Today we were programming something in university which dealt with really large numbers (even larger than unsigned long) and we had to create a code that broke the numbers into an array and performed operations on them.

I know that an Arduino is an 8 bit MCU, but I was wondering if similar approaches could be used to do 32 bit double precision floating point operations (or even better, i.e quad precision, etc) using the Arduino (e.g. create a quad precision calculator or similar applications).

I know it sounds silly or similar to a brute force method, but I'm really curious if it's possible to do such things.

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    Anything is possible if you have the programming skills. Natively the highest precision Arduino supports is float. Anything more precise you will have to code your own support for from scratch. Or there's Nick Gammon's Big Number library for massive integer use. – Majenko Jan 8 at 11:27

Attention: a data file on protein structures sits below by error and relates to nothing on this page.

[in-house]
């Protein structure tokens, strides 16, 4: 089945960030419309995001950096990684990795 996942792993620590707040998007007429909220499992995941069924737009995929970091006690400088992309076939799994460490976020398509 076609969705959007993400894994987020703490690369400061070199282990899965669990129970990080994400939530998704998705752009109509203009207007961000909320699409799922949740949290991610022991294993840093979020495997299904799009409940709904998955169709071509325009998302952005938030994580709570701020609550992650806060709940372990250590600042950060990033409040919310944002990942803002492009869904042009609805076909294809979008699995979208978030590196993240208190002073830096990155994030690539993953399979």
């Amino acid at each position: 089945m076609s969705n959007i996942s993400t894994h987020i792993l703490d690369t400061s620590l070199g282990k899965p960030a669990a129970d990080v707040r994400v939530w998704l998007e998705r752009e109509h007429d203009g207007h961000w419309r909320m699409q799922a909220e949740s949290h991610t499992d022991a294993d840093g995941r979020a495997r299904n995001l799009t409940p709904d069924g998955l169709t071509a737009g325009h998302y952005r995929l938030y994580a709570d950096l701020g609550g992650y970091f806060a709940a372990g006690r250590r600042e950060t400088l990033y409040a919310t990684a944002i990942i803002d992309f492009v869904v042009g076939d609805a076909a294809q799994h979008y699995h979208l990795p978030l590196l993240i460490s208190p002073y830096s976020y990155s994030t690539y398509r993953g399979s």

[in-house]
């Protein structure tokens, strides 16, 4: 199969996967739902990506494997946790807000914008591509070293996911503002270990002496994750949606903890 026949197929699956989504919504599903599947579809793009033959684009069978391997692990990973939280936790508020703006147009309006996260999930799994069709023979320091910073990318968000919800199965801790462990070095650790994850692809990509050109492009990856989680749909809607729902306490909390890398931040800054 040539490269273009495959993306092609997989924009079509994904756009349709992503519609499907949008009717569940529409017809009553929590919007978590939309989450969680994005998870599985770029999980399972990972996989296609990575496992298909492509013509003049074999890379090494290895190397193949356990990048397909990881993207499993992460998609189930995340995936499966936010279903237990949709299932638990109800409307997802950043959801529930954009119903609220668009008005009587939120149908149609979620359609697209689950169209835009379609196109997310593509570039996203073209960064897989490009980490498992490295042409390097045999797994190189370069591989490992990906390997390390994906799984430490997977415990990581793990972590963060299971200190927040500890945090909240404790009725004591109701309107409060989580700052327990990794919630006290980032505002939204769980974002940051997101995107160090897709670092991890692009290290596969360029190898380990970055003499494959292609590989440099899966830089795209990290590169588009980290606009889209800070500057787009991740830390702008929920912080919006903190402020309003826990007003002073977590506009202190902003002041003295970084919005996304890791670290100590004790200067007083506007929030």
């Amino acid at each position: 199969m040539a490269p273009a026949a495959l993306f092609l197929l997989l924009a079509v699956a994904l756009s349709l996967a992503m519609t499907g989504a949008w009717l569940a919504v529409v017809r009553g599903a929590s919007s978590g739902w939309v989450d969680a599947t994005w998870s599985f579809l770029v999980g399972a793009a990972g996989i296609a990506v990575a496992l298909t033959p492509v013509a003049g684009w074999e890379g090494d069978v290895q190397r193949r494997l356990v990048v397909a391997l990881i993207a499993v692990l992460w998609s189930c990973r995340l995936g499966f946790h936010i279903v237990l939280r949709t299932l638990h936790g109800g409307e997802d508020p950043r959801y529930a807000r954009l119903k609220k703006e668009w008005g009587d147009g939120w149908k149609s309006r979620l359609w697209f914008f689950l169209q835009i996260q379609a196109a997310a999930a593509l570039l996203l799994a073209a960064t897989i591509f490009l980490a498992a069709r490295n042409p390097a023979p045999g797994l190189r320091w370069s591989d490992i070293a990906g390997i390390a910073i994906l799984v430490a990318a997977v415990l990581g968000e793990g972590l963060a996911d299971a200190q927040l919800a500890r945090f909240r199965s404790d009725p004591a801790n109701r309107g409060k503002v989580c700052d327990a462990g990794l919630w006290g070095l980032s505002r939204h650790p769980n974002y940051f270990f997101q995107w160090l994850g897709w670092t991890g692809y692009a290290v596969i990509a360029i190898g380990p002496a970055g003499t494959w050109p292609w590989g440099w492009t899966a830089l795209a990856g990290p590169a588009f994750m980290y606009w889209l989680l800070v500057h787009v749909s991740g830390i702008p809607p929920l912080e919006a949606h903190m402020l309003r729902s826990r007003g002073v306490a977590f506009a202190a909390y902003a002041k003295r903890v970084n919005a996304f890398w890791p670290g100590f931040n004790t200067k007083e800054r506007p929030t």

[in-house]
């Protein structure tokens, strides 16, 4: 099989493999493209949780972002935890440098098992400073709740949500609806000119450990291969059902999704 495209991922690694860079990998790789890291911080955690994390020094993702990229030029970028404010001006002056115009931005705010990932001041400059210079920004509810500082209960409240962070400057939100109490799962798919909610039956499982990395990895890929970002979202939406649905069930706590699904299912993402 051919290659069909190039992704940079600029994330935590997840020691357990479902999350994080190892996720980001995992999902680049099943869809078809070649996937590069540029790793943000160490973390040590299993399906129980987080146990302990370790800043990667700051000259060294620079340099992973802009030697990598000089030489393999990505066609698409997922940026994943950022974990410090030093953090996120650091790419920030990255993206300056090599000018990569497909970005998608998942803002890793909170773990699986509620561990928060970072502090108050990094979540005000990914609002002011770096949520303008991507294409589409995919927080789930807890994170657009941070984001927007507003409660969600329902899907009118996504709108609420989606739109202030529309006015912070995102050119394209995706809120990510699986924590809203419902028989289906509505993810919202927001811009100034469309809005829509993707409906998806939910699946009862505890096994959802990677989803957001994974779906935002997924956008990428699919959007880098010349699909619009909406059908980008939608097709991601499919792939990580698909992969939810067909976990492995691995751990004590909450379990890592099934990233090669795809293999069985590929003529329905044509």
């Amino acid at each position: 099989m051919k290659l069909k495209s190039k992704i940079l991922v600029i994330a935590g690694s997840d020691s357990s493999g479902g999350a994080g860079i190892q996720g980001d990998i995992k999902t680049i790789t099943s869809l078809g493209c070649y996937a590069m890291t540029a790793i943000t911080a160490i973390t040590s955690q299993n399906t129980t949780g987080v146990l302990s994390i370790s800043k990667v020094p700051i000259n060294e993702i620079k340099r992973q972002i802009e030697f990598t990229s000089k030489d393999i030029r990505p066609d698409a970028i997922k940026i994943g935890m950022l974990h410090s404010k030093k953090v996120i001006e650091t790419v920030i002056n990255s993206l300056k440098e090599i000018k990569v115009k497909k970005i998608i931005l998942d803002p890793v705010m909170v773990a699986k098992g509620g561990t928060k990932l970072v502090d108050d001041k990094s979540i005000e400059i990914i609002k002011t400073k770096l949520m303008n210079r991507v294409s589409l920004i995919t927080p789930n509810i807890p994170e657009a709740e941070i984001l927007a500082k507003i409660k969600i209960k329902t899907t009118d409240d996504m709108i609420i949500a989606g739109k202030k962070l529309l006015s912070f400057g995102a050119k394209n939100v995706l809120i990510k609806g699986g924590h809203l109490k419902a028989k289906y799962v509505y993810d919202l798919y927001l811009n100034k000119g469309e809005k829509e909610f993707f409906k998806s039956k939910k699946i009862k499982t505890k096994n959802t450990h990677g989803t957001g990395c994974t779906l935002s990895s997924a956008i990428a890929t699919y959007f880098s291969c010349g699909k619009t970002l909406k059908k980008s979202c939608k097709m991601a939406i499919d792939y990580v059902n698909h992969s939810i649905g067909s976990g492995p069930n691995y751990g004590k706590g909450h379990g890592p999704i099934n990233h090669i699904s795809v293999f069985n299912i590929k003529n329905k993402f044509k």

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    Note also that double precision is actually 64 bits (with 52+1 bits in the mantissa). For integers, avr-gcc natively supports int64_t and uint64_t. – Edgar Bonet Jan 8 at 11:43
  • The source code for float handling in AVR could be a starting point. The compiler back-end for AVR might need changing so that true double literal numbers could be used in sketches. github.com/vancegroup-mirrors/avr-libc/tree/master/avr-libc/… – Mikael Patel Jan 8 at 14:24
  • Thanks everyone. I'm a bit busy but I'll try to come up with some sort of code myself. I'll ask more details if I couldn't figure something on my own, thanks. – OM222O Jan 9 at 11:04

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